This summer, the US Centers for Disease Control and Prevention suspended the importation of dogs from 113 countries that are at high risk for rabies transmission.
Compared to 2019, over 50 percent more of these dogs have been arriving with false or incomplete rabies paperwork. The United States has not had a case of dog-associated rabies since 2007, although rabies is still transmitted by from other animals. The CDC is looking to keep this run intact.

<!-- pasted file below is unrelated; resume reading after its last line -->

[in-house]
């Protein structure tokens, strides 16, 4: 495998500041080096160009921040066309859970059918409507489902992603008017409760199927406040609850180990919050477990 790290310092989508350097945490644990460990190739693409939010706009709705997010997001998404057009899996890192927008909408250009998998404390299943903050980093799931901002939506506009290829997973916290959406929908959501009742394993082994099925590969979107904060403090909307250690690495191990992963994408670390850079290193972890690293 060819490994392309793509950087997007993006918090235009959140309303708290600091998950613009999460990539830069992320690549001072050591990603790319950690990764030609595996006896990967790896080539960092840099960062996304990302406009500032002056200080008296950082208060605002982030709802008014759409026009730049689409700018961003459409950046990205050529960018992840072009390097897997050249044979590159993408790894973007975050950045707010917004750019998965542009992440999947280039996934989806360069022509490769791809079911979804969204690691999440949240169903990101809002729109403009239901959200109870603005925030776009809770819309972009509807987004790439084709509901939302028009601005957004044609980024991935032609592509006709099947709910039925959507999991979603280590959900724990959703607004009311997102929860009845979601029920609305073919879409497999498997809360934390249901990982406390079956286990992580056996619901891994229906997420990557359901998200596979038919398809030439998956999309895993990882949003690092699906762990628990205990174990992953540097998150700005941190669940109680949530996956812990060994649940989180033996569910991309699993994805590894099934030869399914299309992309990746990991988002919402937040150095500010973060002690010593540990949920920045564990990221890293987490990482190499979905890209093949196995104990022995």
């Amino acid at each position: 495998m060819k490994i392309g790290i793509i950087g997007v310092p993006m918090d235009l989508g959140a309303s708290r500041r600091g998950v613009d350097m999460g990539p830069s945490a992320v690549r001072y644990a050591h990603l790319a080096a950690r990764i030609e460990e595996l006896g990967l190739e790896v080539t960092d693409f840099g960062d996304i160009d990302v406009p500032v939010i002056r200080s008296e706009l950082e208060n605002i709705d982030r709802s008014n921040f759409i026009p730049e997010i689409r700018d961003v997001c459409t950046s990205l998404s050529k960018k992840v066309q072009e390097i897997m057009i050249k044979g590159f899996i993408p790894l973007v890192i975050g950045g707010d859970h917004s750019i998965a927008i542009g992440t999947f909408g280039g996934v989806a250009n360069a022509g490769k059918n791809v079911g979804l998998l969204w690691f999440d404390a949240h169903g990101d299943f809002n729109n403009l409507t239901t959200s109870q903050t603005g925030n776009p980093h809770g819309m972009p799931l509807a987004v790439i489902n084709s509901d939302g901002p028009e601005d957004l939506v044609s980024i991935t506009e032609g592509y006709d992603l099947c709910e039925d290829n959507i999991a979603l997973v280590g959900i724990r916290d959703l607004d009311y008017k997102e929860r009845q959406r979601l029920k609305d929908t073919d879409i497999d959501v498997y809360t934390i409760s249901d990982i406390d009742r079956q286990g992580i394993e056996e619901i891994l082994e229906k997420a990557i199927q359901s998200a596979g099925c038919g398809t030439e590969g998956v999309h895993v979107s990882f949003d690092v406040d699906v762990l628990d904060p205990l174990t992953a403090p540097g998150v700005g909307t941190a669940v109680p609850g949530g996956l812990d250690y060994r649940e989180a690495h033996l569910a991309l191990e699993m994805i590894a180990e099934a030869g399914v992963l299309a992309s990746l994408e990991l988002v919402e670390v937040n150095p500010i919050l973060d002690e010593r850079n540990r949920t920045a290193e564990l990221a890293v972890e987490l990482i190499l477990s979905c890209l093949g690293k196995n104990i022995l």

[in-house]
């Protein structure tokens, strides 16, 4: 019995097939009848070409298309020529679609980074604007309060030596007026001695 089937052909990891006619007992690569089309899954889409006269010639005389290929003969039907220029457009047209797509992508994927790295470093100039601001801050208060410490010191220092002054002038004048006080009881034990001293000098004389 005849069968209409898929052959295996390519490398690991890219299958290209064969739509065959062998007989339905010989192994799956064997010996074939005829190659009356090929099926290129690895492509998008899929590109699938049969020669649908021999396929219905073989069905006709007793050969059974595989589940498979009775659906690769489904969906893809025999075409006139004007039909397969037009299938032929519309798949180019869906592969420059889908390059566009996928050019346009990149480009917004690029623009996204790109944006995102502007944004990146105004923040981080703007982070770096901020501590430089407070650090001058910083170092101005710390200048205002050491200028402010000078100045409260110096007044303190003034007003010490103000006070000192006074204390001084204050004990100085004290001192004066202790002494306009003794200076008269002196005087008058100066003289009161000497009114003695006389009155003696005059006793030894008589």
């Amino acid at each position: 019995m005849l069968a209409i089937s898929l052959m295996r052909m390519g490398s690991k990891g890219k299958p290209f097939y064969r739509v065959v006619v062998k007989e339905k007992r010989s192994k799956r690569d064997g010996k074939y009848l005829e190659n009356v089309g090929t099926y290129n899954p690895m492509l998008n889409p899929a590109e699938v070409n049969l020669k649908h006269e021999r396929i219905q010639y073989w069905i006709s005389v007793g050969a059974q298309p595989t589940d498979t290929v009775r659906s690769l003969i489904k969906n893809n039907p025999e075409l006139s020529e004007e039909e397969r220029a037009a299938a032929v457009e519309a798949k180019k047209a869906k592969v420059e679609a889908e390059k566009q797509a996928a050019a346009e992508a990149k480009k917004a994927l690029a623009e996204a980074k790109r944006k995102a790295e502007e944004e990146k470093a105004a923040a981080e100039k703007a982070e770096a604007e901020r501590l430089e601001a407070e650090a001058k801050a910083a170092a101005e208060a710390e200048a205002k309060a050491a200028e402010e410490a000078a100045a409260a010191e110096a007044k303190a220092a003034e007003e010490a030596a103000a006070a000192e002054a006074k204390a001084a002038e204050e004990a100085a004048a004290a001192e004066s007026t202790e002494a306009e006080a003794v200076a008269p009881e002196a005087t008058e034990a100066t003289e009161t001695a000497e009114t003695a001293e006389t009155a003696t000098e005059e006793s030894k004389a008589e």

At least 60 thousand dogs are expected to fall under the temporary ban, although the number could be as high as 120 thousand. And while most international animal welfare organizations understand the reasons behind the ban, many would like to see less drastic means used to reach the same goal.
Details on the ban — including exemptions and countries affected — are available on the CDC website.